The night of the big windIncidents such as the recent rainstorm cast doubt on the authority’s preparedness to deal with disasters.
No news is good news is an old adage in the media world, but it’s amazing to see how the cliché has not lost an inch of its glory all through these years. Being part of the media ourselves, we can’t help but recall the old saying every time the nation is hit by a disaster, big or small, in magnitude. The glaring case was evident yet again on the evening of March 31 when three minutes of mayhem in Bara and Parsa in the Tarai region, some 127 kilometres south of Kathmandu, left scores of people injured or dead, and many more displaced. April 1, the next morning, otherwise a fun-filled day globally, when people take time out to pull pranks on each other, left a sour taste on the nation.
The three-minute rainstorm was sudden and the people in the affected region, to say the least, were ill prepared for a calamity of such nature and scale. The local residents definitely did not see it coming: the worst storm tragedy nature has unleashed in the region in history. As our reporters and anchors paced back and forth in the newsroom and studio early on Monday, the death toll kept rising. The atmosphere inside the newsroom was that of disbelief, since never before had we heard of a rainstorm of such intensity, causing loss of lives and property on such a scale.
The immediate question in the aftermath of the destruction was the nature and origin of the rainstorm or cyclone, whatever name we give it. We talked to meteorologist Min Kumar Aryal, who has been working at the Meteorological Forecasting Division for the past 11 years. Aryal said the division had not been able to decide on the exact term to describe the weather phenomenon. According to Aryal, the country still lacks the technology to measure the velocity of the wind that flattened several villages in Bara and Parsa, which would have helped the authorities in defining it correctly. Aryal says the only way now to characterise the rainstorm is with the help of information recorded by satellites. The decision whether and when to retrieve the information, however, lies with the government.
Regarding the question of how the ‘cyclone’ originated, Aryal pointed out that a combination of cold air in a high pressure region that moved from Chitwan to Bara and hot easterly winds blowing from the Bay of Bengal and the Arabian Sea created a vacuum resulting in the three minutes of havoc which had never been experienced before. The combined environmental development took a toll on Bara and Parsa.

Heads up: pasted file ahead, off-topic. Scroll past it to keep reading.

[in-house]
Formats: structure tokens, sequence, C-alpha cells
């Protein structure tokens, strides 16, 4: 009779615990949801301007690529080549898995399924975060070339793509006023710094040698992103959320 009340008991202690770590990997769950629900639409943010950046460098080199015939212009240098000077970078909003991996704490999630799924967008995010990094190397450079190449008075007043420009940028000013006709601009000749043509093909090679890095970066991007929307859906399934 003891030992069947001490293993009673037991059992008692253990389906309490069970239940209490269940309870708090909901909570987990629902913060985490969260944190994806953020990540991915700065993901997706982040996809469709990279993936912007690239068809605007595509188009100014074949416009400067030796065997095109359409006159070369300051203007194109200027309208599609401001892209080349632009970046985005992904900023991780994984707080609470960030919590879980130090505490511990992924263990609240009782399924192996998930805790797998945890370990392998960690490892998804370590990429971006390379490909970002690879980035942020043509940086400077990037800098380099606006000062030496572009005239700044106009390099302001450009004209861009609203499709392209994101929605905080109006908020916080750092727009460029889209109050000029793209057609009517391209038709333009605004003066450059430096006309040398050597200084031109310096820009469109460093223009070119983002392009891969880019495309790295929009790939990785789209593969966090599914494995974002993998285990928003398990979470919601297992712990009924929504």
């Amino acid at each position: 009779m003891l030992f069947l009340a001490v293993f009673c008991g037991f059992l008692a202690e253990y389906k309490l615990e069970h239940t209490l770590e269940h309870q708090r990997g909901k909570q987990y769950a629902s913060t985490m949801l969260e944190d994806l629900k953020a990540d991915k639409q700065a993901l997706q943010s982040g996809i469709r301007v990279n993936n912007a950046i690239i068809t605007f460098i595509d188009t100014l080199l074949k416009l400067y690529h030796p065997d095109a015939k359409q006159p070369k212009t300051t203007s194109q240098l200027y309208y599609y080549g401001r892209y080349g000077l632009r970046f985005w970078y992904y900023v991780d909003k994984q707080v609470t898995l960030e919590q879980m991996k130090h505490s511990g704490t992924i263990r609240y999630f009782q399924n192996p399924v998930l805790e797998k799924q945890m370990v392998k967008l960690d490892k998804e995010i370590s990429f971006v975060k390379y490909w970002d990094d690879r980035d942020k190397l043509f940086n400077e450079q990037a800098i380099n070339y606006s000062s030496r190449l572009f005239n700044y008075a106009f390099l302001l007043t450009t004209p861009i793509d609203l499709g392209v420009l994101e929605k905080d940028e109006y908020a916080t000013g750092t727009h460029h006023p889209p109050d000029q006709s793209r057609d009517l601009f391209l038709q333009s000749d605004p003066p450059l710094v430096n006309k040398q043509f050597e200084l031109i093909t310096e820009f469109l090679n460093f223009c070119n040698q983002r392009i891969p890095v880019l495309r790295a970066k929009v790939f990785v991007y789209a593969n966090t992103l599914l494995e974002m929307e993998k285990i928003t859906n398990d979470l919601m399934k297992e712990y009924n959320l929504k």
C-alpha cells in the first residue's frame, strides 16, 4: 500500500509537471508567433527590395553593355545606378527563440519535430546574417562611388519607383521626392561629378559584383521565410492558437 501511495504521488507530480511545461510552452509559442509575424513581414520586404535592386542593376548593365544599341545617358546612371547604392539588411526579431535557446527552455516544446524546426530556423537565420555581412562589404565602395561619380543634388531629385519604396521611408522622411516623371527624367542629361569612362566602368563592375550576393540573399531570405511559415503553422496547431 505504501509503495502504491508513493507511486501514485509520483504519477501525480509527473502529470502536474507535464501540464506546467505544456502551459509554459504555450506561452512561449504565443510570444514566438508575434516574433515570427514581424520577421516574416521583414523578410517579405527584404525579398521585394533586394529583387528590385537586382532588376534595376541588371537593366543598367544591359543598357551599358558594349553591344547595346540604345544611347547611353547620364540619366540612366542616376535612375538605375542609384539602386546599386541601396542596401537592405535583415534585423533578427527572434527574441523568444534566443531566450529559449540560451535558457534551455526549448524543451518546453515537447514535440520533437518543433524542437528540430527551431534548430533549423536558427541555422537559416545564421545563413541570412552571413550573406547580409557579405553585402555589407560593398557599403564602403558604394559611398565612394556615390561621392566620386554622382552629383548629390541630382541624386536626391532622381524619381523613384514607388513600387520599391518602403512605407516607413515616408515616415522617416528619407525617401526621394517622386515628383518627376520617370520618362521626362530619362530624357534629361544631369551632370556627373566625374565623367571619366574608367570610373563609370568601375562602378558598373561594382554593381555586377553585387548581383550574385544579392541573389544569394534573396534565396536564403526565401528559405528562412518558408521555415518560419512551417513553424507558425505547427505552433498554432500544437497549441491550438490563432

As per Aryal, the Meteorological Forecasting Division has just one radar to measure the speed of high winds in the entire country. The equipment, which is able to measure wind speeds within a 200-kilometre radius, is installed at Guranse Danda in Surkhet, 360 kilometres west from the worst hit district of Bara. Aryal also said they were receiving training on analysing data collected by the radar and other available models, and admitted they currently lacked expertise on utilising the equipment to its potential. Our weathermen are clearly deficient in technological knowhow. The existing Weather Research and Forecasting model, Aryal says, is not adequate to predict such a disaster. He insists that Nepal needs to test various models to select one best suited for its varied topography. The division is planning to install additional radars in Palpa and Udaypur Chipre Dada.
On a sadder note, we always hear of serious management lapses following every disaster. There have been many recorded incidents in the past, especially in the wake of the April 2015 earthquake or devastating floods in the Tarai, of various groups exploiting the emotions of the Nepali people to collect money for their own interests. At this time of a tragedy of this scale, we can only hope that such games of emotional exploitation are not repeated.
Incidents such as this have also raised questions about the authority’s preparedness to deal with disasters of any magnitude. Unfortunately, once again, there were reports of genuine victims being denied immediate relief assistance such as tents and food which have already been pouring in. The scenario was similar during the catastrophic 2015 earthquake. It has been no better during the current disaster in Bara and Parsa. Lawmakers of the ruling and opposition parties also jumped in to show their sympathy, pledging to donate one and two days’ salary respectively. Our parliamentarians might feel that they have washed their hands of the whole affair with their ‘hefty’ contribution, but the scale of the devastation shows that their gesture is pathetic. They are making a mockery of a national crisis of this scale.
Pradhan is a journalist with Kantipur Television.